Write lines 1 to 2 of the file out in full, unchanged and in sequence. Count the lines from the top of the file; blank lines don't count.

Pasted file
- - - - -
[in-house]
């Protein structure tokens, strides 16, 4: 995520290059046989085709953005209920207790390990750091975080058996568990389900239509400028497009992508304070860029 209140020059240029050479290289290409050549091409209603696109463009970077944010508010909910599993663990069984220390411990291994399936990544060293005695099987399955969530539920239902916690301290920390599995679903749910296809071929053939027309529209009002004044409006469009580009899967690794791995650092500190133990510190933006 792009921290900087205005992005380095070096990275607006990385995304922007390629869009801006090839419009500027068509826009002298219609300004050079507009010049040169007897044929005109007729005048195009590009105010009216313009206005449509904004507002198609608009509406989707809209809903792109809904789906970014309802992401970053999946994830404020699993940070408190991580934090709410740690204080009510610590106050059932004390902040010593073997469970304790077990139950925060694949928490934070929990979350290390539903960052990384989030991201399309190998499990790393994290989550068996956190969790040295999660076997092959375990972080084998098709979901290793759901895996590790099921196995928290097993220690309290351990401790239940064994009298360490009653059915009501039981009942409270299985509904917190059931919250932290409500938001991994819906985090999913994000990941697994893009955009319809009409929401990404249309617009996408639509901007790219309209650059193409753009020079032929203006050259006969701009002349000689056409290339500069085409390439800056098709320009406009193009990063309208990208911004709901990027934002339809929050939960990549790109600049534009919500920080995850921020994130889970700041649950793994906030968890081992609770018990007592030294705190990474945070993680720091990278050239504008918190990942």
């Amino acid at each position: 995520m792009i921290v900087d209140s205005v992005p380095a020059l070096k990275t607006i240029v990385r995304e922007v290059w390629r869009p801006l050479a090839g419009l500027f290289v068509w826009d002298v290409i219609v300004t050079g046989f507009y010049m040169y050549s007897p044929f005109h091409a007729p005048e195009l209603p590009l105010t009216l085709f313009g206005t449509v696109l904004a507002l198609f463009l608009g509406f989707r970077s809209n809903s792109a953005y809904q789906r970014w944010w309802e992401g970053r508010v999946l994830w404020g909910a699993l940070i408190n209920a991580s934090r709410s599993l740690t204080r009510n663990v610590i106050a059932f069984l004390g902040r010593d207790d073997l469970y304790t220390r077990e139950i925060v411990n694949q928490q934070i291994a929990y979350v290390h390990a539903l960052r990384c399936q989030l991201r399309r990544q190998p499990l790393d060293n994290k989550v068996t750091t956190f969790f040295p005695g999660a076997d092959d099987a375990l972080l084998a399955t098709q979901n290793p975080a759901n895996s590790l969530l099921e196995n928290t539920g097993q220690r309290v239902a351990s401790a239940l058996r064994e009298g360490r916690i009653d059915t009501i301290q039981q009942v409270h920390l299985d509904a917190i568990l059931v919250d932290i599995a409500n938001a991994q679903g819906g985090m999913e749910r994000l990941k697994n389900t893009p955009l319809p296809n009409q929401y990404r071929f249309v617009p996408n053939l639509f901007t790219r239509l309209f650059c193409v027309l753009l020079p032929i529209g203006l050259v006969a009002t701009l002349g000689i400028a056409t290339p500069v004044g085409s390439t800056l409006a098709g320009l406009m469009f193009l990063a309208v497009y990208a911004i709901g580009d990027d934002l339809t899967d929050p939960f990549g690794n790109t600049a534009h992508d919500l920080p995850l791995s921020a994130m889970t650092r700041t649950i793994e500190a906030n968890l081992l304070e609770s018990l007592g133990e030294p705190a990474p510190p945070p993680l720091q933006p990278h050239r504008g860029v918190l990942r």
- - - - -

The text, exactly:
[in-house]
């Protein structure tokens, strides 16, 4: 995520290059046989085709953005209920207790390990750091975080058996568990389900239509400028497009992508304070860029 209140020059240029050479290289290409050549091409209603696109463009970077944010508010909910599993663990069984220390411990291994399936990544060293005695099987399955969530539920239902916690301290920390599995679903749910296809071929053939027309529209009002004044409006469009580009899967690794791995650092500190133990510190933006 792009921290900087205005992005380095070096990275607006990385995304922007390629869009801006090839419009500027068509826009002298219609300004050079507009010049040169007897044929005109007729005048195009590009105010009216313009206005449509904004507002198609608009509406989707809209809903792109809904789906970014309802992401970053999946994830404020699993940070408190991580934090709410740690204080009510610590106050059932004390902040010593073997469970304790077990139950925060694949928490934070929990979350290390539903960052990384989030991201399309190998499990790393994290989550068996956190969790040295999660076997092959375990972080084998098709979901290793759901895996590790099921196995928290097993220690309290351990401790239940064994009298360490009653059915009501039981009942409270299985509904917190059931919250932290409500938001991994819906985090999913994000990941697994893009955009319809009409929401990404249309617009996408639509901007790219309209650059193409753009020079032929203006050259006969701009002349000689056409290339500069085409390439800056098709320009406009193009990063309208990208911004709901990027934002339809929050939960990549790109600049534009919500920080995850921020994130889970700041649950793994906030968890081992609770018990007592030294705190990474945070993680720091990278050239504008918190990942």